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How To Build Yourself A Budget Gaming System

When it comes to buying a new PC, there are three main categories of buyers: the ones who can afford to buy expensive branded systems, the ones who want the cheapest systems available and therefore are not interested in the system’s performance, and those who are hardware and computers enthusiasts and build the systems themselves. This article which will help you build a decent performing system at a decent price, is addressed to the third category of PC buyers.

Of course, you can stay open for other options; this guide will only give you a suggestion of building a budget system that costs under $900 and still allows you to play the latest games in good conditions.

Considering that both Intel and AMD systems are competitive at approximately the same price, we give you two options to build your system, according to your preferences.

  1. Choosing a motherboard


The motherboard is probably the most important component of the system, giving its stability. When choosing the motherboard you should take the future upgrades into consideration – therefore you should choose a Mobo that supports the widest range of processors, RAM memories and peripherals. Also, a good idea is to choose a mainboard cooled by a quality and smart cooling system.

Gigabyte GA-P55-USB3 Motherboard

  • For the Intel based system – Gigabyte GA-P55-USB3 ($129)
  • Form: ATX
  • Socket: 1156
  • Chipset: Intel P55 (supports Intel Core i3, Core i5, Core i7, Pentium G6950)
  • 4 DDR3 800/1066/1333/2200 RAM memory slots supporting a maximum of 16              GB
  • 2 PCI Express 2.0 slots (on of X16 and one of X4), ATI Crossfire X support
  • 2 PCI Express X1 slots
  • 3 PCI slots
  • 8 SATA-II ports, 1 x ATA133
  • 2 x USB 3.0, 8 x USB 2.0, 1 x PS2, LAN Gigabit, audio 7.1, optical, coaxial.

Gigabyte GA-880GA-UD3H Motherboard

  • For the AMD based systemGigabyte GA-880GA-UD3H ($118)
  • Form: ATX
  • Socket: AM3
  • Chipset: AMD 880G (supports AMD Athlon II şi Phenom II)
  • 4 DDR3 1066/1333/1866 RAM memory slots supporting a maximum of 16              GB
  • 2 PCI Express 2.0 slots (on of X16 and one of X4), ATI Hybrid Crossfire X support
  • 2 PCI Express X1 slots
  • 3 PCI slots
  • 6xSATA-III ports, 2xSATA-II ports, 1xATA133
  • 2 x USB 3.0, 4 x USB 2.0, 1 x PS2, LAN Gigabit, audio 7.1, optic, coaxial.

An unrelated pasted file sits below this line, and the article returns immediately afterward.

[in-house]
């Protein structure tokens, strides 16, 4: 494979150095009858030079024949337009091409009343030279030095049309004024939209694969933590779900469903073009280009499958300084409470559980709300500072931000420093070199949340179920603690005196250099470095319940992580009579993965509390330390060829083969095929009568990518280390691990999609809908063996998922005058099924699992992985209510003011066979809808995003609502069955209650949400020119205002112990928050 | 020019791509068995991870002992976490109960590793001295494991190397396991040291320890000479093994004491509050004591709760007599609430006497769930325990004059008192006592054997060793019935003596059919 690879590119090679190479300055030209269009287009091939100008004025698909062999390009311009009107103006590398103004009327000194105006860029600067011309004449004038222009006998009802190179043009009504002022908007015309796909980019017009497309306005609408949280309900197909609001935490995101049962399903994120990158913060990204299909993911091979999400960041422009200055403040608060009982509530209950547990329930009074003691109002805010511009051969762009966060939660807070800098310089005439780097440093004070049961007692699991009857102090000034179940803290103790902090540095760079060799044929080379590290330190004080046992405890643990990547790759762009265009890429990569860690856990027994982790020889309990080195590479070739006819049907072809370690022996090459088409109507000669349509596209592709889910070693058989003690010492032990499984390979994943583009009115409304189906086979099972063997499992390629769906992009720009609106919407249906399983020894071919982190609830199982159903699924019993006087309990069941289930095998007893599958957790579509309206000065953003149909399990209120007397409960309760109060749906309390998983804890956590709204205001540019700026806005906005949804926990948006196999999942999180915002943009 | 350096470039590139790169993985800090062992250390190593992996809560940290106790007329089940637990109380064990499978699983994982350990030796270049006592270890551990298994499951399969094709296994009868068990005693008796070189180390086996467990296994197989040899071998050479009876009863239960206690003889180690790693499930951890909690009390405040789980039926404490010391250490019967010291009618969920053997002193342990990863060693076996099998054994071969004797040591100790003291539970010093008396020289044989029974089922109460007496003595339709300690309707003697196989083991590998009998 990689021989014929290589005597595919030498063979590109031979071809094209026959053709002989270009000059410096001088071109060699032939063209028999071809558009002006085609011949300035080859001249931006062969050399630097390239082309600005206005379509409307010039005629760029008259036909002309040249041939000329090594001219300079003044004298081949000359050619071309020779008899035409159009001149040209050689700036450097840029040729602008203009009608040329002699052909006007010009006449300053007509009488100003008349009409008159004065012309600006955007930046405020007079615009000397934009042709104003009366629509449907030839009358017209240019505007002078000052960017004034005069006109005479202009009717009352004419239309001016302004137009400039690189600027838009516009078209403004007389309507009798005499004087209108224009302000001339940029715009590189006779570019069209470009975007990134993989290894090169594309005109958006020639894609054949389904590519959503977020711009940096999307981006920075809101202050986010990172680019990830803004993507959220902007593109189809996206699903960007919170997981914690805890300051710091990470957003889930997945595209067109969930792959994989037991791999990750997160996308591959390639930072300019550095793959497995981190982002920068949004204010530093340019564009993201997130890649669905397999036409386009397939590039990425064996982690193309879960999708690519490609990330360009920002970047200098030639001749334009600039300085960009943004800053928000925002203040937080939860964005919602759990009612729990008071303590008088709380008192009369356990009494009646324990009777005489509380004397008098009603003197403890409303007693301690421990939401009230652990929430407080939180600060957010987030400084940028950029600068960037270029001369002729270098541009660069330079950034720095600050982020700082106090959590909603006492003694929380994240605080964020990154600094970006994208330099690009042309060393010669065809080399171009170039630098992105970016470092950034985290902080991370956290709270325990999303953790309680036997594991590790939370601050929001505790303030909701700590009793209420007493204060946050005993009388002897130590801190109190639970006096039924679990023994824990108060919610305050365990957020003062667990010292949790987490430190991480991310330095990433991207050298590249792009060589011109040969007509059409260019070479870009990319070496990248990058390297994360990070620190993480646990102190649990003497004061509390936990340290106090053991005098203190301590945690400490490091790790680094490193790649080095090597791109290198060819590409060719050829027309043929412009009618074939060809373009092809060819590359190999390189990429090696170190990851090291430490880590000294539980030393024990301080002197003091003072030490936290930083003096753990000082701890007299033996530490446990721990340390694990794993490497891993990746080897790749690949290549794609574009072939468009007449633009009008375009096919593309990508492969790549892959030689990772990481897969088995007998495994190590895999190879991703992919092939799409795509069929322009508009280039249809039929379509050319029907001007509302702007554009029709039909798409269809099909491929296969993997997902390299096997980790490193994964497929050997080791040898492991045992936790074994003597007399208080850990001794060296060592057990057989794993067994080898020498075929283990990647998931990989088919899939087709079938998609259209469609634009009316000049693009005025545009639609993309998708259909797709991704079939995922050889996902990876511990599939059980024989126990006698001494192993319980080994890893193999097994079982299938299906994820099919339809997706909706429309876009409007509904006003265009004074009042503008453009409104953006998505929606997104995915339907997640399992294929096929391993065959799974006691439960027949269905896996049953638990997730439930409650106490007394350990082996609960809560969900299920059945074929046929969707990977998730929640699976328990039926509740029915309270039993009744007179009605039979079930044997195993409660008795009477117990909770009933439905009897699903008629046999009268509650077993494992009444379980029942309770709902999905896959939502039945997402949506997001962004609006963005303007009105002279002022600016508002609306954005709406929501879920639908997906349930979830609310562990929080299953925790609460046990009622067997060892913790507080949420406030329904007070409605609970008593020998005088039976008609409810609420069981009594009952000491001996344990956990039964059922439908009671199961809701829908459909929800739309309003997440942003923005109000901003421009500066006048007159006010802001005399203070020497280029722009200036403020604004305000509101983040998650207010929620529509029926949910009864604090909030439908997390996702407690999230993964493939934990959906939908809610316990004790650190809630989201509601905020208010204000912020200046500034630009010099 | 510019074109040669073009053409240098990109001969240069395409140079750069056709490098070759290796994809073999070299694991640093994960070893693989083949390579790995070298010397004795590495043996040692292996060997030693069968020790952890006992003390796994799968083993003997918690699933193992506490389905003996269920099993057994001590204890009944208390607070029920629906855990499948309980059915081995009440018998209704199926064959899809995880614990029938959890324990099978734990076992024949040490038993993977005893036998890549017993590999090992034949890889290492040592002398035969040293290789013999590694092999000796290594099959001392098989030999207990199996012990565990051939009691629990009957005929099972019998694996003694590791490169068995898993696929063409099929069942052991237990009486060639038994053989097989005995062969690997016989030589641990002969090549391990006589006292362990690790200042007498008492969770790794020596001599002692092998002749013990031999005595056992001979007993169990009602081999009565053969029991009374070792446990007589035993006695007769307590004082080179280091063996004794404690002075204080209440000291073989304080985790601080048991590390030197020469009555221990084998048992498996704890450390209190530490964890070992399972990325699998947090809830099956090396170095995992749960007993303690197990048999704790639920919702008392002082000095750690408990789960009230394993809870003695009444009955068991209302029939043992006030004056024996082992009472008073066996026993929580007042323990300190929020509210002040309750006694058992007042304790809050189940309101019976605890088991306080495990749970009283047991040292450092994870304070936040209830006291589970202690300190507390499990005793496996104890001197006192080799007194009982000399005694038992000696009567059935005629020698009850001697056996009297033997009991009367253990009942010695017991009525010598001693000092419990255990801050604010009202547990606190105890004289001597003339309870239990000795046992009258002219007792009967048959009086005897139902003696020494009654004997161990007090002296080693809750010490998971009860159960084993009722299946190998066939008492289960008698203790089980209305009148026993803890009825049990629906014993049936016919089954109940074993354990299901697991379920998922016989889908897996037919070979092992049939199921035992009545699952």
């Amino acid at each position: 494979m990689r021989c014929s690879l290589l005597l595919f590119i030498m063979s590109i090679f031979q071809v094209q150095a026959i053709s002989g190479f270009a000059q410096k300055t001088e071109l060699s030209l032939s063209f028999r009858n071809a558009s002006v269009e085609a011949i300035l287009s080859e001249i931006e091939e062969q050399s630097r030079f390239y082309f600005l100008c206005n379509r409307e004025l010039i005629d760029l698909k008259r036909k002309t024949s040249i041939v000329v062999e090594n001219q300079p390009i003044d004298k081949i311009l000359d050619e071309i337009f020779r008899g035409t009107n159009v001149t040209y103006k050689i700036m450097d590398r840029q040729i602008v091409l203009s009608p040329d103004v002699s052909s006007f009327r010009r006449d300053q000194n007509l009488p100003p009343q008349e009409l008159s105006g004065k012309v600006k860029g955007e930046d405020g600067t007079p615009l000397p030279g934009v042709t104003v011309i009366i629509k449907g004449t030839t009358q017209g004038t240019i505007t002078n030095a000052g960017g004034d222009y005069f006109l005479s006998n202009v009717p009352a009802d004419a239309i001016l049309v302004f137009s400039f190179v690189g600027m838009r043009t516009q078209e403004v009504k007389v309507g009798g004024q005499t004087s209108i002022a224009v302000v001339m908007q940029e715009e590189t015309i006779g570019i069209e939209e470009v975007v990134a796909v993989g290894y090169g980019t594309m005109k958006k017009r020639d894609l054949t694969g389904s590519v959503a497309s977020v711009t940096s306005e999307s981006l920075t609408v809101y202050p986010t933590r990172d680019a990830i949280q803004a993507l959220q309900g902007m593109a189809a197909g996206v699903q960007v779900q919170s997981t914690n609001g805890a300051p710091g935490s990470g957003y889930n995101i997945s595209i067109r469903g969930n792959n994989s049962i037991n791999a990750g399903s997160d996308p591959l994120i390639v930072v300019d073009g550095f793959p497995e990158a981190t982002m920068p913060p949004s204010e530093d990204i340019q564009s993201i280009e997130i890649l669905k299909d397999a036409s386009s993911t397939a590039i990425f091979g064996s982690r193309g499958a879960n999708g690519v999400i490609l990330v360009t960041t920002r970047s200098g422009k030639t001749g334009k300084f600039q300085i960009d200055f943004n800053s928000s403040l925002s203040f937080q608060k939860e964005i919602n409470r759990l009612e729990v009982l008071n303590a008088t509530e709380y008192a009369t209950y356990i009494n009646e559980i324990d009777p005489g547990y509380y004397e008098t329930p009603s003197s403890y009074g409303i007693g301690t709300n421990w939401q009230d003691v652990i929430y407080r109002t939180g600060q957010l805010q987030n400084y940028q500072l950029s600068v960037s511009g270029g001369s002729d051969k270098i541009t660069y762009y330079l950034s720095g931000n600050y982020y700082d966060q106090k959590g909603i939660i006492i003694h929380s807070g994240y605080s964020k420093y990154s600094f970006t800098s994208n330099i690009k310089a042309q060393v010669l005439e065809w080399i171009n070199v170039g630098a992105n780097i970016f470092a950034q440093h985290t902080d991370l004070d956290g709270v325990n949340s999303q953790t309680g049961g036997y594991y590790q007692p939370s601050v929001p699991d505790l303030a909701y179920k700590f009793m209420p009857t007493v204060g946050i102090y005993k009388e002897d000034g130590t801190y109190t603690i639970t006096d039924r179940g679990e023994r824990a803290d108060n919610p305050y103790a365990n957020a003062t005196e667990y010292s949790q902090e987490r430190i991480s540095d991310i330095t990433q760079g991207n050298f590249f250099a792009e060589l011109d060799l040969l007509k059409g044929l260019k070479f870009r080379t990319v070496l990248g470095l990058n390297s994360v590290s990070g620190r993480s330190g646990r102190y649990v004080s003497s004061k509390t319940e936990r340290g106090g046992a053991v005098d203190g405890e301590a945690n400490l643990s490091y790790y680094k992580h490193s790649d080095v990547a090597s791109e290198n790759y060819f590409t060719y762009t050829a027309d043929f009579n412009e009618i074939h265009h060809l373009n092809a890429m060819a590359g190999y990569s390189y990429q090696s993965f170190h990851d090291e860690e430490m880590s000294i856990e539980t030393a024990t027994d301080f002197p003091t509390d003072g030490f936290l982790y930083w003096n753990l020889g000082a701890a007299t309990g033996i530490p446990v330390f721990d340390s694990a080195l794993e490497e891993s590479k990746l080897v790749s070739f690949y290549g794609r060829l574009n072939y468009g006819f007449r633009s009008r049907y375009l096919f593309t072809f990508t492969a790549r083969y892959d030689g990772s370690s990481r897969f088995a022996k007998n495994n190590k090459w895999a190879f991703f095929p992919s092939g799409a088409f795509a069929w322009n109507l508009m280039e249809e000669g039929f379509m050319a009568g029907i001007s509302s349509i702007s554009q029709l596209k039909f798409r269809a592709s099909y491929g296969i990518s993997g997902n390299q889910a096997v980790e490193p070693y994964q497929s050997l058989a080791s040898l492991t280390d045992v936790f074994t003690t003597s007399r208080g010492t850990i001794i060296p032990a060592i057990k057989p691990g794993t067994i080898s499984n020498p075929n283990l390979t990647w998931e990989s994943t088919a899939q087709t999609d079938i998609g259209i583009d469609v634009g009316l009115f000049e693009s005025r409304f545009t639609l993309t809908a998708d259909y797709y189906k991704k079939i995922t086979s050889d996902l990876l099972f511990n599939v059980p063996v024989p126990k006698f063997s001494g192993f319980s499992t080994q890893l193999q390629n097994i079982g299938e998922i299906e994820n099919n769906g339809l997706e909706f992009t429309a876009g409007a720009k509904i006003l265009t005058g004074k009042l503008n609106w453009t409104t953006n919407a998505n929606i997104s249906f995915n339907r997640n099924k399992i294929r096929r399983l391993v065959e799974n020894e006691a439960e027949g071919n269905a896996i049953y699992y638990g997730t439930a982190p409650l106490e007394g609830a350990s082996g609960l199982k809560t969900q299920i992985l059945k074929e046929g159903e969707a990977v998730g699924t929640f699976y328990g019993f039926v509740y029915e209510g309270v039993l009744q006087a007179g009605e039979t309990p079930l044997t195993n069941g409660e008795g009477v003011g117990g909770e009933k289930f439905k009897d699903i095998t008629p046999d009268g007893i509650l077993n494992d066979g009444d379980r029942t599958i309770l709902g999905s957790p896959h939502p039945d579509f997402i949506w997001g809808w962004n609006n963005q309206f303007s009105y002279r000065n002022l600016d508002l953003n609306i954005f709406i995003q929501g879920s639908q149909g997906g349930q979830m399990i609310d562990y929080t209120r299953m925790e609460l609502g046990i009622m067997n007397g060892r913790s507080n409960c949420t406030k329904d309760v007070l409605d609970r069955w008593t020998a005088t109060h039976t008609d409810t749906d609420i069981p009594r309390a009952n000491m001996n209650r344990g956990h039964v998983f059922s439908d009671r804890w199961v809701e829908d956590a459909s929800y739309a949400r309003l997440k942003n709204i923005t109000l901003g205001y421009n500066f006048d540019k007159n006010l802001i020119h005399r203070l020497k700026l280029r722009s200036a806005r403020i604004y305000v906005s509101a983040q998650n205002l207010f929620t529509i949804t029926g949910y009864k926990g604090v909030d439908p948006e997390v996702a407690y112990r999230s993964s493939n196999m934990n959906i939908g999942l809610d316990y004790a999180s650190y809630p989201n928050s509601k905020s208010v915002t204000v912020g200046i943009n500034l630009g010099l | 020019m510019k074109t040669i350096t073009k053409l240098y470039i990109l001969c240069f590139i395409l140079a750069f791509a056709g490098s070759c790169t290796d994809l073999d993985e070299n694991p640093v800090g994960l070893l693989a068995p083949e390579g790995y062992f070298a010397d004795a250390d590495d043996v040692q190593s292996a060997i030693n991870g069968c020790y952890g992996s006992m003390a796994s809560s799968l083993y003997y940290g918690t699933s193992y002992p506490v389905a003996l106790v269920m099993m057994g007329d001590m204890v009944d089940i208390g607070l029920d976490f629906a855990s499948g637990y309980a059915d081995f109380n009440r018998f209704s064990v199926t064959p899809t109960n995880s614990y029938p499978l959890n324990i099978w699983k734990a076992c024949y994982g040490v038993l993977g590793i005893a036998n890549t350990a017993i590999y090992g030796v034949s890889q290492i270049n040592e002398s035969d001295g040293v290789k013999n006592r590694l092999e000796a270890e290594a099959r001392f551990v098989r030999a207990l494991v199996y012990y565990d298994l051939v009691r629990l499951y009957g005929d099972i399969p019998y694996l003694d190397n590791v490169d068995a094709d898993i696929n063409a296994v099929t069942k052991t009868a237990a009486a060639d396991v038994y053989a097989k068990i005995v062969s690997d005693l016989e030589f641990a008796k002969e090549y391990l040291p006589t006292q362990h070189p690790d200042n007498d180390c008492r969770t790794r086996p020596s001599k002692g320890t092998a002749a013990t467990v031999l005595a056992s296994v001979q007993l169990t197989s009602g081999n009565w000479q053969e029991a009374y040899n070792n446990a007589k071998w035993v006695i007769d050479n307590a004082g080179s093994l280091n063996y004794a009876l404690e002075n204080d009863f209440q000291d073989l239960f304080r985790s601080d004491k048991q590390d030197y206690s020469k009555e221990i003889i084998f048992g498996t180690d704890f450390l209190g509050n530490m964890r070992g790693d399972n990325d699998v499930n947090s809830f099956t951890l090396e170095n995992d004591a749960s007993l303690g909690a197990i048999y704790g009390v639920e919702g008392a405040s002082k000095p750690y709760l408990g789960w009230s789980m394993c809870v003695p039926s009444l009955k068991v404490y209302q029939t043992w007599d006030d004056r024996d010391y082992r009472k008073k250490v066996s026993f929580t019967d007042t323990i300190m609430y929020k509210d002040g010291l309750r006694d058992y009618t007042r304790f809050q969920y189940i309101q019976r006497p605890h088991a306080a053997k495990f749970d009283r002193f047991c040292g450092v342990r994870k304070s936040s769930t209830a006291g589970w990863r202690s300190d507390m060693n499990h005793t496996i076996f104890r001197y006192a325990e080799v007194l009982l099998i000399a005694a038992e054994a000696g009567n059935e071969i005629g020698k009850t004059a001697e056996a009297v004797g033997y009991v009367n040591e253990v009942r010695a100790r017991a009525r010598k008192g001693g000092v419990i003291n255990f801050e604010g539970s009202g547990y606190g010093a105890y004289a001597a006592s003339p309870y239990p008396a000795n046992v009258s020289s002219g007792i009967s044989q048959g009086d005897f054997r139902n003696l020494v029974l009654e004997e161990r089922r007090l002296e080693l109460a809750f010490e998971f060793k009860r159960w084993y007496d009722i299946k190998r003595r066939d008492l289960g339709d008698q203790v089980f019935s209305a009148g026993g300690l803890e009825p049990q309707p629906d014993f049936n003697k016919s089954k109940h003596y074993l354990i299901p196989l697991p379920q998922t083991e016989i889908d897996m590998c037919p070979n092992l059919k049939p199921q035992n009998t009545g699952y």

2. Choosing a Processor


A. Intel Core i3-540 32nm 3.06GHz ($115) – it is more than enough at the present time, at least until the more performing Core i5 and i7 will become a little bit cheaper. With the earlier chosen motherboard, you will be able to upgrade the processor after one or two years.

The Intel Core i3

B. AMD Phenom II X2 555 Black Edition 3.2 GHz ($90) – apparently is a weaker processor than the Intel Core i3, but it can be easily unlocked and overclocked (with the Advanced Clock Calibration tool in your Mobo’s BIOS) turning into a Phenom II X4, thus overtaking the Core i3. If you take the overclocking path, remember to buy a more powerful cooler for the processor.

The AMD Phenom X2 555 Black Edition


3. Choosing the RAM

Kingston HyperX 4GB Kit (2x2GB Modules) DDR3 1600Mhz ($83) – Considering that we chose 4 GB of RAM, you should install a 64 bit OS to benefit from it – being known that x86 operating systems are capable of running a maximum of 3.2 GB.

RAM Kington Hiper X 4GB 1600 Mhz Kit


4. Choosing a Graphics Card

Sapphire ATI Radeon HD5670 512 MB DDR5 at 4000MHz 128 bit ($80) – Considering the fast development of the GPUs and their quick price fall we didn’t choose a very expensive Graphic Card, but a decent one. It can run any game at this moment without problems at an under $100 price.

Sapphire ATI Radeon HD5670


5. Choosing the HDD

Seagate Barracuda 7200.12 1TB 7200 RPM SATA 3GB/s 32 MB Buffer NCQ Technology ($60). The ideal, in matter of performance speaking, solution would have been a smaller capacity SSD drive for the OS and the main apps and an at least 1TB HDD, but for budgeting reasons (a 64GB SSD starts from approximately $120) we chose the 1TB HDD.

Seagate Barracuda 7200.12 1TB


6. Choosing an Optical Drive

Until  a fall of the price of the Blu-Ray drives, we recommend you a DVD Writer, for example, an LG Electronics 24X SATA DVD +/- RW Internal Drive at about $20.

LG DVD Writer


7. Choosing a Case and a Power Source

When choosing the case and the power source a lot of people tend to scrape. But a good case and power source are vital for your system, so we recommend choosing an ergonomic, airflow interior designed case and a trustful source that will protect you from electrical fluctuations and will give your system enough power. Good examples of such a case is the Antec Three Hundred ($60) and a Cooler Master RS550 Power Plus Series providing 550W at $39.

The Antec 300 Case

8. Choosing a Keyboard and a Mouse – $30

We can only recommend a laser mouse and a comfortable and ergonomic keyboard. If you use your computer mainly for gaming, it’s better to use a wired keyboard and mouse, but if in the most part of the time you use your system for working, internet surfing or media playing your life will be better with wireless peripherals.

Wireless Peripherals


9. Choosing a Monitor

Considering we said in the beginning that this is a guide for building a budget, but gaming system, we recommend a 24’’ monitor – BenQ G2410 2ms Wide LCD at around $200.

24'' Wide LCD

10. Choosing the Speakers

We chose a 5.1 Multimedia Speaker System – for example, a Creative T6160 Multimedia Speaker System at $75.

5.1 Creative Multimedia Speaker System

The total price of the Intel based system is $691 without a monitor (in case you already own one from your current system) going up to $891 with a 24’’ FullHD LCD.

The total price of the AMD based system is $657 without the monitor going to $857 with the same 24’’ LCD.

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